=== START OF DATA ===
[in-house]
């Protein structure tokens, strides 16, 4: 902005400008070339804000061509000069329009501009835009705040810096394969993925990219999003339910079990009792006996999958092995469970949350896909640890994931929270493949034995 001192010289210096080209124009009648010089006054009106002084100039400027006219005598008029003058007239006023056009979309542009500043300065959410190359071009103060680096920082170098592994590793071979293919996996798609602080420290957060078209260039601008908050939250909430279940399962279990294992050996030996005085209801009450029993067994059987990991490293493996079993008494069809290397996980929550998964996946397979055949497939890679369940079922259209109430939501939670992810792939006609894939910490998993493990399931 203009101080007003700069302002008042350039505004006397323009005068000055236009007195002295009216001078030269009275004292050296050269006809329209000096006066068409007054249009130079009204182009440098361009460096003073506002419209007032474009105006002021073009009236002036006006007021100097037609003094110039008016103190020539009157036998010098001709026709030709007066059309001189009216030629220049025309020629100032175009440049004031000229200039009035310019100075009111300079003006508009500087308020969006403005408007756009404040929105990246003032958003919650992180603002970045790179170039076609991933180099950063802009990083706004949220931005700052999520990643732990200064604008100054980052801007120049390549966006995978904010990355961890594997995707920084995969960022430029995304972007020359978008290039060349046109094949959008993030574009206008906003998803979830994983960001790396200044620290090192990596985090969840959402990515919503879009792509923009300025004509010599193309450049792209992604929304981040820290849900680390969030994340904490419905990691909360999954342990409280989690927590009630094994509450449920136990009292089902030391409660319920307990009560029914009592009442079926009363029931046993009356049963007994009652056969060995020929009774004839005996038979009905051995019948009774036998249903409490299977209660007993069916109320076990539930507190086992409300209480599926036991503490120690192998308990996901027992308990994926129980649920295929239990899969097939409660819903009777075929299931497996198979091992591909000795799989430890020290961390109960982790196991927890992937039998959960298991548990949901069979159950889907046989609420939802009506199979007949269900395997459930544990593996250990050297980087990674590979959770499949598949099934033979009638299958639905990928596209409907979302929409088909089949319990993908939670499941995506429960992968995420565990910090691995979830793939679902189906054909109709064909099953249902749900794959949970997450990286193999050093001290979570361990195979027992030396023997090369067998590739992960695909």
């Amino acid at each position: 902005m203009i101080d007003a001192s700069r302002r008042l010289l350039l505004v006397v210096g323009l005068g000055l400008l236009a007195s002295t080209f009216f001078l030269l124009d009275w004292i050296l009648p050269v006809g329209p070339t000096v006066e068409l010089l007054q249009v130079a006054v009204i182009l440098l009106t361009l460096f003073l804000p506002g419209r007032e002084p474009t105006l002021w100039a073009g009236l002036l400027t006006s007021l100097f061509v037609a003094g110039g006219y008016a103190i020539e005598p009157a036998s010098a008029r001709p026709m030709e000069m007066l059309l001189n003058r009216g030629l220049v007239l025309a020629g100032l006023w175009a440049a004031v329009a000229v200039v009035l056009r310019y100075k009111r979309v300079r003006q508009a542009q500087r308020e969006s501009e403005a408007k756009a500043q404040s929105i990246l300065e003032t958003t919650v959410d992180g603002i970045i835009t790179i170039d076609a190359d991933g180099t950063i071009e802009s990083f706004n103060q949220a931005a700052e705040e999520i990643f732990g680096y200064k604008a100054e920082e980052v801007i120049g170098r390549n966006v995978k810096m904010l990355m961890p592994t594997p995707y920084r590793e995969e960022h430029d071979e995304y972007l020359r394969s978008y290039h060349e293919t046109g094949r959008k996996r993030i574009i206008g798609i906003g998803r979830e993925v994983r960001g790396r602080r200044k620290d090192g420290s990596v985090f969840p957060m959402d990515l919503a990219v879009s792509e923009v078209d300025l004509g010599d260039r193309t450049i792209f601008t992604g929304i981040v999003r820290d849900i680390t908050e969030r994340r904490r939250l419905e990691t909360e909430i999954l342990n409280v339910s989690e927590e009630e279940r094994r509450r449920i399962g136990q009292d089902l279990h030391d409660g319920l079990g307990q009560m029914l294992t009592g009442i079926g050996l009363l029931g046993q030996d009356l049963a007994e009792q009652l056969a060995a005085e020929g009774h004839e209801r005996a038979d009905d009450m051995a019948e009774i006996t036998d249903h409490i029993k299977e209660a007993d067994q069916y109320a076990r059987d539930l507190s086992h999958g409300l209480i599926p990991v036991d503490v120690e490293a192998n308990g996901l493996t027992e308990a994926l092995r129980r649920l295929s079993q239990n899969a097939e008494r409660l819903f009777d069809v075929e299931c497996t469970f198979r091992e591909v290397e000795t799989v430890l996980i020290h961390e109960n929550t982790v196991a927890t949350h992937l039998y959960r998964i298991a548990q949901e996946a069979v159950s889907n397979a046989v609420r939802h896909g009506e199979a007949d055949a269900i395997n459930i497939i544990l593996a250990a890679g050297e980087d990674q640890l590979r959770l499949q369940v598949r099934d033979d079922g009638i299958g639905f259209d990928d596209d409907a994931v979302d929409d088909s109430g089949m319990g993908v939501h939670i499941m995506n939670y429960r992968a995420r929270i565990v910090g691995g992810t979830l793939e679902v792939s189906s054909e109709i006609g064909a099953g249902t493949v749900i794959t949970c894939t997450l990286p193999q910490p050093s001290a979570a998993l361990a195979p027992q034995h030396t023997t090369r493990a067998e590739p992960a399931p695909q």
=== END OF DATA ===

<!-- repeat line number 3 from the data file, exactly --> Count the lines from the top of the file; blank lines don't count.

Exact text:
């Amino acid at each position: 902005m203009i101080d007003a001192s700069r302002r008042l010289l350039l505004v006397v210096g323009l005068g000055l400008l236009a007195s002295t080209f009216f001078l030269l124009d009275w004292i050296l009648p050269v006809g329209p070339t000096v006066e068409l010089l007054q249009v130079a006054v009204i182009l440098l009106t361009l460096f003073l804000p506002g419209r007032e002084p474009t105006l002021w100039a073009g009236l002036l400027t006006s007021l100097f061509v037609a003094g110039g006219y008016a103190i020539e005598p009157a036998s010098a008029r001709p026709m030709e000069m007066l059309l001189n003058r009216g030629l220049v007239l025309a020629g100032l006023w175009a440049a004031v329009a000229v200039v009035l056009r310019y100075k009111r979309v300079r003006q508009a542009q500087r308020e969006s501009e403005a408007k756009a500043q404040s929105i990246l300065e003032t958003t919650v959410d992180g603002i970045i835009t790179i170039d076609a190359d991933g180099t950063i071009e802009s990083f706004n103060q949220a931005a700052e705040e999520i990643f732990g680096y200064k604008a100054e920082e980052v801007i120049g170098r390549n966006v995978k810096m904010l990355m961890p592994t594997p995707y920084r590793e995969e960022h430029d071979e995304y972007l020359r394969s978008y290039h060349e293919t046109g094949r959008k996996r993030i574009i206008g798609i906003g998803r979830e993925v994983r960001g790396r602080r200044k620290d090192g420290s990596v985090f969840p957060m959402d990515l919503a990219v879009s792509e923009v078209d300025l004509g010599d260039r193309t450049i792209f601008t992604g929304i981040v999003r820290d849900i680390t908050e969030r994340r904490r939250l419905e990691t909360e909430i999954l342990n409280v339910s989690e927590e009630e279940r094994r509450r449920i399962g136990q009292d089902l279990h030391d409660g319920l079990g307990q009560m029914l294992t009592g009442i079926g050996l009363l029931g046993q030996d009356l049963a007994e009792q009652l056969a060995a005085e020929g009774h004839e209801r005996a038979d009905d009450m051995a019948e009774i006996t036998d249903h409490i029993k299977e209660a007993d067994q069916y109320a076990r059987d539930l507190s086992h999958g409300l209480i599926p990991v036991d503490v120690e490293a192998n308990g996901l493996t027992e308990a994926l092995r129980r649920l295929s079993q239990n899969a097939e008494r409660l819903f009777d069809v075929e299931c497996t469970f198979r091992e591909v290397e000795t799989v430890l996980i020290h961390e109960n929550t982790v196991a927890t949350h992937l039998y959960r998964i298991a548990q949901e996946a069979v159950s889907n397979a046989v609420r939802h896909g009506e199979a007949d055949a269900i395997n459930i497939i544990l593996a250990a890679g050297e980087d990674q640890l590979r959770l499949q369940v598949r099934d033979d079922g009638i299958g639905f259209d990928d596209d409907a994931v979302d929409d088909s109430g089949m319990g993908v939501h939670i499941m995506n939670y429960r992968a995420r929270i565990v910090g691995g992810t979830l793939e679902v792939s189906s054909e109709i006609g064909a099953g249902t493949v749900i794959t949970c894939t997450l990286p193999q910490p050093s001290a979570a998993l361990a195979p027992q034995h030396t023997t090369r493990a067998e590739p992960a399931p695909q």